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African-American Youth in The Juvenile Justice System

African-American Youth in The Juvenile Justice System

one of the few studies

one of the few studies of black citizens' perceptions of police behavior, with data from interviews, focus groups, and observations, Conley (1994) found that citizens consider police behavior to be among the most important sources of racial disparity. Police often accuse black youth of theft when they have purchased clothing. They often seem to seek to frighten youth, thereby generating behavior among adolescents designed to show their peers that they are not cowards. The police are also believed to be unfair in their designations of the crimes for which they arrest adolescents, counting similar behavior as more serious when carried out by blacks. A variety of studies have sought to document police bias in their encounters with juveniles. Results have been mixed and conclusions inconsistent, perhaps because of variations over time and in location. Some of the earliest studies reported disparities in the treatment of white and black suspects, to the disadvantage of the latter. These disparities were attributed to factors other than race itself, such as to the more frequently disrespectful demeanor of black (or other minority) suspects (Black, 1971), or to the more frequently proarrest preferences of black complainants (Black and Reiss, 1970; Lundman et al., 1978). In a reanalysis of his earlier work, Black (1980:107-108) reconsidered his earlier conclusion about racial bias, finding that black offenders were more likely to be treated in a punitive fashion by the police even though they were not more likely to be arrested. In subsequent analyses, Smith and Visher (1981) and Mastrofski et al. (1995) showed that race had an effect on police behavior, independent of other factors. Research has not consistently shown that minorities are treated more harshly than whites in terms of arrest (Mastrofski et al., 1995) or the use of force (Friedrich, 1980). Smith and colleagues (1984) found that the effect of citizens' race on police arrest decisions was contingent on other factors. In police encounters with suspects only (and no victims), white and black men were (with other factors held constant) at equal risk of arrest, while white women were at much lower risk than black women. Furthermore, in encounters involving both suspects and victims, police were more likely to arrest if the victim was white and the crime was a property offense. While the police were more likely to comply with the preference of a white victim for arrest, the race of the suspect had no effect. Again, to illustrate the complexity of studying this problem, Mastrofski et al. (1995) failed to replicate these findings in a subsequent study. The two most widely cited analyses of police encounters with juveniles (Black and Reiss, 1970; Lundman et al., 1978) were based on data collected for large-scale observational studies in 1966 and 1970, respectively. Since that time, the implementation of the due-process revolution and changes in the composition of police forces (better educated and more diverse) have altered the context of policing and, perhaps, the attitudes and values that police officers bring to their work. With the advent of community policing, police act more frequently on their own initiative. This is especially so in their handling of less serious, so-called quality-of-lif e offenses. Under these circumstances, police might initiate more encounters with juveniles, and one might expect a relatively large proportion of cases of Page 60 of 114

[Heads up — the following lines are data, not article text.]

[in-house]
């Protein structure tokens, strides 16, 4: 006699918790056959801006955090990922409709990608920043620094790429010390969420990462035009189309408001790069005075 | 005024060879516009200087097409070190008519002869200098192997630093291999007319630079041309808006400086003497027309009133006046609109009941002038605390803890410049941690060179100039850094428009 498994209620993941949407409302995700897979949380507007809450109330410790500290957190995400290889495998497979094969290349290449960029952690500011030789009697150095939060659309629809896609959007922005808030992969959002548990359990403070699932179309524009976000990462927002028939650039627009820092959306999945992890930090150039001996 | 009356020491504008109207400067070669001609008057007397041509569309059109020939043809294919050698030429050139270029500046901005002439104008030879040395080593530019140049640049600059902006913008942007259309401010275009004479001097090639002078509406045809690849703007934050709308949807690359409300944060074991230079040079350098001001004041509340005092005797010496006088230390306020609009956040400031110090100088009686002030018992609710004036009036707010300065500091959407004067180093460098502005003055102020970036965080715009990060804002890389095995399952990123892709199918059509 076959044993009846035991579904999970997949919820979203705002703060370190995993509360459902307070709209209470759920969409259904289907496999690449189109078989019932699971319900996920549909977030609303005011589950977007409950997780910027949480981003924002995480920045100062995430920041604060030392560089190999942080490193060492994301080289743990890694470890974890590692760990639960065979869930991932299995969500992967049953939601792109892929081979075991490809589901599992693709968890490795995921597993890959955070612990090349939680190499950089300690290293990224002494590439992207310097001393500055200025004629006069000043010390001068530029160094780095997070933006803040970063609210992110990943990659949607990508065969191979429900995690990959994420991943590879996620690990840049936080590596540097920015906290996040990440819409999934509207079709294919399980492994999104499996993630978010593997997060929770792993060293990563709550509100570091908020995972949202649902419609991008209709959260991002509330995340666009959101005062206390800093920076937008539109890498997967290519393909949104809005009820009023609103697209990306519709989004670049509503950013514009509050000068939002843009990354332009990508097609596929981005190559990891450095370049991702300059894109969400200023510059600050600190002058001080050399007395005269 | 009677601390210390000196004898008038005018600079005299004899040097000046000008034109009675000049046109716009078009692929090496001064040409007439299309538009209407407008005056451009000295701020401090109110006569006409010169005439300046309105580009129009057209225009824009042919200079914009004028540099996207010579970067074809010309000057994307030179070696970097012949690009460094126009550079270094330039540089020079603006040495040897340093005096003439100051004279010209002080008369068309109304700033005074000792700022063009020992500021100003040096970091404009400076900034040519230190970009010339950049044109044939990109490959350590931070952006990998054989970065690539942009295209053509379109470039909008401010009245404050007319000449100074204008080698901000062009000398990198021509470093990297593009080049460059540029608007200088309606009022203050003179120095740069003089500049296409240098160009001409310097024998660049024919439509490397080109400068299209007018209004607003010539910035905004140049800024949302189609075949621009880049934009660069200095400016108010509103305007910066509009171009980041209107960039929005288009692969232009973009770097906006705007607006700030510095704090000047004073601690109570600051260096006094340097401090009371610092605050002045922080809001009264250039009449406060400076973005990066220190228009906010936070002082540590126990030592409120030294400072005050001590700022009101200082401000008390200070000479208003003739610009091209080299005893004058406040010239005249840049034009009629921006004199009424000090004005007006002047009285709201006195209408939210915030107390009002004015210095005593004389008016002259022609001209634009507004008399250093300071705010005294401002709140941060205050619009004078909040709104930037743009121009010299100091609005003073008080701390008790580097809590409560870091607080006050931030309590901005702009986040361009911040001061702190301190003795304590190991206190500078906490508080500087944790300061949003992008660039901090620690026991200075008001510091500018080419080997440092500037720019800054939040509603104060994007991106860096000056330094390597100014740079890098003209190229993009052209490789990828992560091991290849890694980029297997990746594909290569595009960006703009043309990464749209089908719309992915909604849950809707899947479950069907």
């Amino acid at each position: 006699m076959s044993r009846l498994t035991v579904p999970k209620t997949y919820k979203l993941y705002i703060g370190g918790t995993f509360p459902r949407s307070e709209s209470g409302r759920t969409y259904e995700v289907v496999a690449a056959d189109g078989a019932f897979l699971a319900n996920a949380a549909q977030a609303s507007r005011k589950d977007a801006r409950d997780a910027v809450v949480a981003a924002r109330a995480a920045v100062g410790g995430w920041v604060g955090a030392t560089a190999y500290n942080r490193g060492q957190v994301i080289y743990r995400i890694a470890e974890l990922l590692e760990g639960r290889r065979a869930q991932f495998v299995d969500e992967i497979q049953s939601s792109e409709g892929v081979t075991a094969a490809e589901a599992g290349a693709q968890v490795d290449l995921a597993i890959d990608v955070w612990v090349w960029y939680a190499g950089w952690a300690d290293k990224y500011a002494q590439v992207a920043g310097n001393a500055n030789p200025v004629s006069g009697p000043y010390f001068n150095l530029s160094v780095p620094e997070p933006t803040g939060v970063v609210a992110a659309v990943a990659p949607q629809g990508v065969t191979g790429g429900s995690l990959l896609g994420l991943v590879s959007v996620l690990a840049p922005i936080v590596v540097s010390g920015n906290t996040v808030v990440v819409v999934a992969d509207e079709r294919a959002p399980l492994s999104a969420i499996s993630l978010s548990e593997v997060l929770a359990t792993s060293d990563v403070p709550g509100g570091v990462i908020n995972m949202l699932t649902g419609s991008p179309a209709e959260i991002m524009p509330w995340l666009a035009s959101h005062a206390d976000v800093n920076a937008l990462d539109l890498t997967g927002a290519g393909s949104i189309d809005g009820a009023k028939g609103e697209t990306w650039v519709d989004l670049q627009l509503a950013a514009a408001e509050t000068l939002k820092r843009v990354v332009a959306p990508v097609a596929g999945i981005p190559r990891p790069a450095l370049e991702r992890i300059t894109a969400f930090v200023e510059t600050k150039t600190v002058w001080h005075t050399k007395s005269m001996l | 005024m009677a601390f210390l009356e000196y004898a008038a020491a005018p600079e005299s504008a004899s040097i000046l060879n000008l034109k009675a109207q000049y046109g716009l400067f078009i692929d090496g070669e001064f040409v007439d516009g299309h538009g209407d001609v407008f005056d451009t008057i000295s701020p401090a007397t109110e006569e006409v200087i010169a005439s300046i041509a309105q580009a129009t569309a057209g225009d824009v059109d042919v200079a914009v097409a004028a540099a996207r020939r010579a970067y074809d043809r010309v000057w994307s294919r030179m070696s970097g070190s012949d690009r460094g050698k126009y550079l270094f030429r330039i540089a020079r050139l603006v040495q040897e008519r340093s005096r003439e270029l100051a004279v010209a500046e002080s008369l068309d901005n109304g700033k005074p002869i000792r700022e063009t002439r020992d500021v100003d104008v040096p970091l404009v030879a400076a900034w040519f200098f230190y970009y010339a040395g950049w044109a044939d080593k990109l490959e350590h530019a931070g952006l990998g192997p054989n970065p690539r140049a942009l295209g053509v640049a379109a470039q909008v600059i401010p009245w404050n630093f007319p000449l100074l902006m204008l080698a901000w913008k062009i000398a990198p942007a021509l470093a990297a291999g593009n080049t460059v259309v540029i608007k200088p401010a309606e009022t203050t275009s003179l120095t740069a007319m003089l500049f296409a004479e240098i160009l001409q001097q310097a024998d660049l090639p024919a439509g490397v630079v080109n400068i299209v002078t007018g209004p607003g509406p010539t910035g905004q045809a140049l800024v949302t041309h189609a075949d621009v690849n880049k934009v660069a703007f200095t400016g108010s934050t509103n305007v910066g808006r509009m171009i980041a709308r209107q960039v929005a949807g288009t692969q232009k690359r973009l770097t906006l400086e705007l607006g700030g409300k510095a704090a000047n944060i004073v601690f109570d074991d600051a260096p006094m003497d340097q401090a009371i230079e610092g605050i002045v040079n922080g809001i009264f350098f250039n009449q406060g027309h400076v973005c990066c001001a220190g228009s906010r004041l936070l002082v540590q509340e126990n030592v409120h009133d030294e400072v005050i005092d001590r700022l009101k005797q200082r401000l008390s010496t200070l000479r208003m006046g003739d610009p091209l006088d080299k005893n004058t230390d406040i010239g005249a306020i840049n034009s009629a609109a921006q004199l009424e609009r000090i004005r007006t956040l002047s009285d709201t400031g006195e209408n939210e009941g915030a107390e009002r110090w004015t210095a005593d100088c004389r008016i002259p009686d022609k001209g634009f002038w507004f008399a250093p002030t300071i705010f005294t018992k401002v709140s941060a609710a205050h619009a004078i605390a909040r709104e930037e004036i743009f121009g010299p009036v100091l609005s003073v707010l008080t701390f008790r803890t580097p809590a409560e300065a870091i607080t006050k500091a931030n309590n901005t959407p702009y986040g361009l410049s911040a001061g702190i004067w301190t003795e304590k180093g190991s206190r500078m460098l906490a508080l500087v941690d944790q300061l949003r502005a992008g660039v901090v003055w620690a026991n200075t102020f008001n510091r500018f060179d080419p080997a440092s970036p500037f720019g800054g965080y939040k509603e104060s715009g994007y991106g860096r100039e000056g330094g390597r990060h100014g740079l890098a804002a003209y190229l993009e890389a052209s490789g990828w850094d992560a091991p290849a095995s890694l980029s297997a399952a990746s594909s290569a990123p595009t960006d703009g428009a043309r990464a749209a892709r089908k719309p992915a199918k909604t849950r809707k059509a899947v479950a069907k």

minor legal gravity. In addition, in an era of community policing, law enforcement officers may use a wide repertoire of responses with correspondingly greater chances of biased decision making. The Project on Policing Neighborhoods, described in Chapter 5, involved systematic social observations of patrol officers in the field by trained observers who accompanied officers during their entire work shifts (Worden and Myers, 1999). Worden and Myers reported that 62 percent of the juvenile suspects encountered by police were minority, and 95 percent of these were black. Most were males and most appeared to be of lower socioeconomic status. According to these reports, few of the youth showed any indication of alcohol or other drug use, and few were found to have a weapon in their possession. Minority suspects were 43 percent more likely to be arrested than white suspects (13 versus 9 percent) and twice as likely to be judged as having shown disrespect (14 versus 7 percent). Table 6-3 shows analyses from Worden and Myers (1999) predicting the arrest of juvenile suspects. In the first analysis, all of the police encounters with juveniles were included (n = 612). For the total encounters, being a minority was not a significant predictor of arrest, although being a male suspect, the seriousness of the crime, the amount of evidence, and the level of disrespect shown to the police were significant predictors of the odds of being arrested. The second set of figures in Table 6-3 shows a similar analysis for only those encounters that were officer initiated (n = 319). In contrast to the previous analyses, in officer-initiated cases, in which there is considerable police discretion, the minority status of the juvenile was a significant predictor of arrest. When the seriousness of the crime and the presence of evidence were taken into account, the effect of minority status was no longer statistically significant, although the odds of being arrested remained twice as high for minority juveniles compared with white juveniles. Observational studies of police behavior have typically examined police actions in specific cities. Bachman (1996), however, used the national data collected for NCVS from 1987 to 1992 in order to address issues regarding the role of race in initial police responses to robbery and aggravated assault. Analyses focused only on crimes for which there were single offenders, thus eliminating 36 percent of the robberies and 16 percent of the aggravated assaults. A total of 52 percent of the remaining robberies and 54 percent of the assaults by single offenders were reported to police. Police responded more quickly to crimes committed by blacks with white victims than to white on white or black on black or white on black crimes. In addition, police put more effort into obtaining evidence for black on white crimes. Thus, blacks would have been more likely to be arrested and subsequently convicted, given that whites and blacks committed the same crime. Police also exercise discretion in deciding what charges to make for particular crime events. Using data from the National Youth Survey sample of 11- to 17-year-olds, Page 61 of 114